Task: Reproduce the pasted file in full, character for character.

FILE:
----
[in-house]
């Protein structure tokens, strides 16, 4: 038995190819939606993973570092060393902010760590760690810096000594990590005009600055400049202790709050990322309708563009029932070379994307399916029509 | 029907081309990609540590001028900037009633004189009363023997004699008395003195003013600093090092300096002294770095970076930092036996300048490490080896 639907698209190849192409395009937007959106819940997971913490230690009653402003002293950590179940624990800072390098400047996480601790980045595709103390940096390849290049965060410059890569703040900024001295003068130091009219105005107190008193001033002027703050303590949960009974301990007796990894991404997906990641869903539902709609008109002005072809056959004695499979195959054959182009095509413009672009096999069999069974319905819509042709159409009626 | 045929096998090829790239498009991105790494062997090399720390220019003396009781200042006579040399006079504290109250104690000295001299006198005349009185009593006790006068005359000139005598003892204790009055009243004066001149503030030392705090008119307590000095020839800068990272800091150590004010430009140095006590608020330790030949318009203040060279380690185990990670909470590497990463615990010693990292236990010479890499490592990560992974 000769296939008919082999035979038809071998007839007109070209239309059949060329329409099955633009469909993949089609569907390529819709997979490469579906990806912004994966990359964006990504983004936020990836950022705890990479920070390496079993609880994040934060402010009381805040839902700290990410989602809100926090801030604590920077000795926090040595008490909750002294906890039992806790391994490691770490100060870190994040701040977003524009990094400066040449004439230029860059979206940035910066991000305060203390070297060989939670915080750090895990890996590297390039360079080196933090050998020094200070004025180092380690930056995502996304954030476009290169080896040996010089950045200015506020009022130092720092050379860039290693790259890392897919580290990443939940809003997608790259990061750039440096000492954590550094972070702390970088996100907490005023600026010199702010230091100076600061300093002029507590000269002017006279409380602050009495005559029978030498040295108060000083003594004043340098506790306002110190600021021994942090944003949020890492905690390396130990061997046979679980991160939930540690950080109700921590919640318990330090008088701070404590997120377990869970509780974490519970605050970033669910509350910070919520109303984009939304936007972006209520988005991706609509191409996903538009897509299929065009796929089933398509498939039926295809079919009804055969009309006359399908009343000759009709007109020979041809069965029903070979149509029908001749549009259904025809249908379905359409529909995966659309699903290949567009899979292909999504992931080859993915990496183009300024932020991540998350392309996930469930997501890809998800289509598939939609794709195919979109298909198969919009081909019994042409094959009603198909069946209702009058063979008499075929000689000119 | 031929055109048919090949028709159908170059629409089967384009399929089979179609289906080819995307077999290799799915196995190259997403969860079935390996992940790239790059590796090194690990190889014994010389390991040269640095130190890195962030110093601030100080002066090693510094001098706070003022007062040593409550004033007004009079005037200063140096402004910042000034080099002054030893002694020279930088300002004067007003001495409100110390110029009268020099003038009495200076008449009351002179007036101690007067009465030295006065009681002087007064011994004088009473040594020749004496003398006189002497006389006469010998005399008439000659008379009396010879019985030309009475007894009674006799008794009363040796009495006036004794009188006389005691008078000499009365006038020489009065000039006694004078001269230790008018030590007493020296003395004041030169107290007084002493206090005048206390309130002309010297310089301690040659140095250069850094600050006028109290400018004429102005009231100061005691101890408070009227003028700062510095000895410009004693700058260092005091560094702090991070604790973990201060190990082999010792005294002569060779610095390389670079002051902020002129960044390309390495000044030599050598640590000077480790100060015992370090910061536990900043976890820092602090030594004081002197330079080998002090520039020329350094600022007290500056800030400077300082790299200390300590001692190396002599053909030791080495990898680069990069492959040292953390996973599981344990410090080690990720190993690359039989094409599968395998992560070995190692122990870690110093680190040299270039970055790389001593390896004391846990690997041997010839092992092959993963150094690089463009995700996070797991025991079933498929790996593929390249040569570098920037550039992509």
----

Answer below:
[in-house]
């Protein structure tokens, strides 16, 4: 038995190819939606993973570092060393902010760590760690810096000594990590005009600055400049202790709050990322309708563009029932070379994307399916029509 | 029907081309990609540590001028900037009633004189009363023997004699008395003195003013600093090092300096002294770095970076930092036996300048490490080896 639907698209190849192409395009937007959106819940997971913490230690009653402003002293950590179940624990800072390098400047996480601790980045595709103390940096390849290049965060410059890569703040900024001295003068130091009219105005107190008193001033002027703050303590949960009974301990007796990894991404997906990641869903539902709609008109002005072809056959004695499979195959054959182009095509413009672009096999069999069974319905819509042709159409009626 | 045929096998090829790239498009991105790494062997090399720390220019003396009781200042006579040399006079504290109250104690000295001299006198005349009185009593006790006068005359000139005598003892204790009055009243004066001149503030030392705090008119307590000095020839800068990272800091150590004010430009140095006590608020330790030949318009203040060279380690185990990670909470590497990463615990010693990292236990010479890499490592990560992974 000769296939008919082999035979038809071998007839007109070209239309059949060329329409099955633009469909993949089609569907390529819709997979490469579906990806912004994966990359964006990504983004936020990836950022705890990479920070390496079993609880994040934060402010009381805040839902700290990410989602809100926090801030604590920077000795926090040595008490909750002294906890039992806790391994490691770490100060870190994040701040977003524009990094400066040449004439230029860059979206940035910066991000305060203390070297060989939670915080750090895990890996590297390039360079080196933090050998020094200070004025180092380690930056995502996304954030476009290169080896040996010089950045200015506020009022130092720092050379860039290693790259890392897919580290990443939940809003997608790259990061750039440096000492954590550094972070702390970088996100907490005023600026010199702010230091100076600061300093002029507590000269002017006279409380602050009495005559029978030498040295108060000083003594004043340098506790306002110190600021021994942090944003949020890492905690390396130990061997046979679980991160939930540690950080109700921590919640318990330090008088701070404590997120377990869970509780974490519970605050970033669910509350910070919520109303984009939304936007972006209520988005991706609509191409996903538009897509299929065009796929089933398509498939039926295809079919009804055969009309006359399908009343000759009709007109020979041809069965029903070979149509029908001749549009259904025809249908379905359409529909995966659309699903290949567009899979292909999504992931080859993915990496183009300024932020991540998350392309996930469930997501890809998800289509598939939609794709195919979109298909198969919009081909019994042409094959009603198909069946209702009058063979008499075929000689000119 | 031929055109048919090949028709159908170059629409089967384009399929089979179609289906080819995307077999290799799915196995190259997403969860079935390996992940790239790059590796090194690990190889014994010389390991040269640095130190890195962030110093601030100080002066090693510094001098706070003022007062040593409550004033007004009079005037200063140096402004910042000034080099002054030893002694020279930088300002004067007003001495409100110390110029009268020099003038009495200076008449009351002179007036101690007067009465030295006065009681002087007064011994004088009473040594020749004496003398006189002497006389006469010998005399008439000659008379009396010879019985030309009475007894009674006799008794009363040796009495006036004794009188006389005691008078000499009365006038020489009065000039006694004078001269230790008018030590007493020296003395004041030169107290007084002493206090005048206390309130002309010297310089301690040659140095250069850094600050006028109290400018004429102005009231100061005691101890408070009227003028700062510095000895410009004693700058260092005091560094702090991070604790973990201060190990082999010792005294002569060779610095390389670079002051902020002129960044390309390495000044030599050598640590000077480790100060015992370090910061536990900043976890820092602090030594004081002197330079080998002090520039020329350094600022007290500056800030400077300082790299200390300590001692190396002599053909030791080495990898680069990069492959040292953390996973599981344990410090080690990720190993690359039989094409599968395998992560070995190692122990870690110093680190040299270039970055790389001593390896004391846990690997041997010839092992092959993963150094690089463009995700996070797991025991079933498929790996593929390249040569570098920037550039992509």